Nikon AF modes explained

“Grizzly Cub” “Hovering Egret”
“Dramatic Landing” “Hard Turn”
Nikon AF modes explained” is a new article by Steve Perry (website | YouTube | Facebook). You can check also his previous [NR] posts here:

Have you ever wondered if you’re getting the most out of Nikon’s AF system?

Sure, AF modes may not generate the kind of anxiety that keeps you up till the wee hours of the morning, but it is something to consider. After all, we put a lot of time and effort into our photographs and I doubt you’ll ever run across a photographer who wouldn’t appreciate a higher keeper rate.

However, Nikon’s AF can be a double-edged sword. There are a myriad of options that cover just about any AF situation you may find yourself struggling with. However, knowing which combination of settings to select can sometimes be tougher than cracking the combination at Fort Knox.

I mean, when should you switch from Single Point AF to Dynamic 9, 21, or 51 AF? For that matter, should you be using Dynamic AF or Group AF – or switching between the two? What about 3D AF?

Of course, there are also a confusing number of options in the Custom Functions menu as well. What duration should you set your “Focus tracking with lock on” feature to? Should you set your AF-C mode to Release, Focus, or Focus + Release? For that matter, what’s the difference? Should you set to 11 or 51 AF points – and what exactly does that mean anyway?  (Hint – it’s not the active number of AF points.)

Those are the types of questions I see all the time, so I created a video that will hopefully help un-muddy the waters a little bit. In this video, I’ll explain what each of the major Nikon AF modes does, why you might need it, suggestions for setup, and more.  We’ll also stroll through some of the more important custom functions as well.

This video is based on my experience as a wildlife photographer, so you’ll likely need to tailor these suggestions to your own type of shooting. I can tell you that I’ve been happy with the results from the settings I describe in the video, but everyone has a different style, so feel free to modify the suggestions in a way that’ll work best for your type of photography.

sit-back-and-relax

“Sit Back And Relax”

For subjects like this, you just can’t beat single point AF. Sure, Dynamic or even Group can get the shot as well, but the truth is it’s much better to be able to put the AF spot right on the eye for precise focus and single point AF makes it easy. (Nikon D4, 600mm lens + 1.4TC, 1/250th at F7.1)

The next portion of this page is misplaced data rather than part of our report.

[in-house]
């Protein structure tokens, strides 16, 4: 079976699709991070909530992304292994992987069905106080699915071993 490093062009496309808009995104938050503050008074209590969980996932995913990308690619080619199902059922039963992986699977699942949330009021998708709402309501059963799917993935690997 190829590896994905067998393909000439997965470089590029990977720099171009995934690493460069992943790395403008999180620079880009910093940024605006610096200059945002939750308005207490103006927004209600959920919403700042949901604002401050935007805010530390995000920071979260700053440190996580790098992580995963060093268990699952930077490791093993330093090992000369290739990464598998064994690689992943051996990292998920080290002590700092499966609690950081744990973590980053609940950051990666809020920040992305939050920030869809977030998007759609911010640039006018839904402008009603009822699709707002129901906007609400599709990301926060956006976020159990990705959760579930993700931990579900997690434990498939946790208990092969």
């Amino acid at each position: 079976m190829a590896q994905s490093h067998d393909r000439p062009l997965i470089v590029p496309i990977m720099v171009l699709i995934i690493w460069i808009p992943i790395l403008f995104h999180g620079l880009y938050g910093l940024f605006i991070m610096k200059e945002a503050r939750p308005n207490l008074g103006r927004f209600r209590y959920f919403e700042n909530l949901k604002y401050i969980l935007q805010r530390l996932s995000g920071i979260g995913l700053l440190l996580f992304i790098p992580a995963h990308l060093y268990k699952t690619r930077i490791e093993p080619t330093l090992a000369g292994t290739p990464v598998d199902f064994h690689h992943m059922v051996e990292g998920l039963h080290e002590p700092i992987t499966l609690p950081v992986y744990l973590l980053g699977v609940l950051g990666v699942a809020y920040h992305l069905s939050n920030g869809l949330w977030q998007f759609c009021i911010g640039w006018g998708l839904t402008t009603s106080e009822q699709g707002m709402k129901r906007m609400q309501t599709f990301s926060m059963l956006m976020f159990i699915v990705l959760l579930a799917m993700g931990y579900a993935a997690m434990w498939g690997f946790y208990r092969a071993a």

“Angel Wings”

“Angel Wings”

This is a prime example of why I like to shut OFF the “Focus tracking with lock on” feature.  I was actually on another bird when I saw this one enter from the corner of the frame. I quickly changed birds and the lock was instantaneous. (Nikon D4, 600mm lens, 1/6400th,  F4.5)

“Hard Turn”

“Hard Turn”

For this one, D9 came to the rescue. I was tracking this guy as he was flying by at 30+MPH and it was more than a little tricky to keep a single AF sensor on him at close range. Switching to D9, gave me a much better chance of keeping the AF area in the vicinity of his head.  Group AF might have been even better but my D4 was born too early for that feature.  (Nikon D4, 600mm + 1.4TC, 1/1600th at F5.6)

“Hovering Egret”

“Hovering Egret”

As I mention in the video, I love back button AF. One benefit with Back Button AF is that the camera is always in Continuous AF mode – making the tracking easy as this egret flew directly towards me on his way to a landing. (Nikon D4, 600mm + 1.4TC, 1/4000th F5.6)

“Dramatic Landing”

“Dramatic Landing”

For this shot, I was glad I had my AF-C release mode set to “Release” rather then “Focus” According to Capture NX, the camera did NOT have an AF lock, however, the eye of this bird is crazy tack sharp. Had it been set to “Focus”, the camera wouldn’t have fired. (Nikon D4, 600mm + 1.4TC, 1/4000th, F6.3)

“Grizzly Cub”

“Grizzly Cub”

This was an easy catch with single point AF, despite the fact that the cub was walking. For images like this, I generally won’t turn to Dynamic or Group AF – it’s easy enough to keep a single AF sensor on his eye as he moves. (Nikon D4, 600mm + 1/400th, F4.5)

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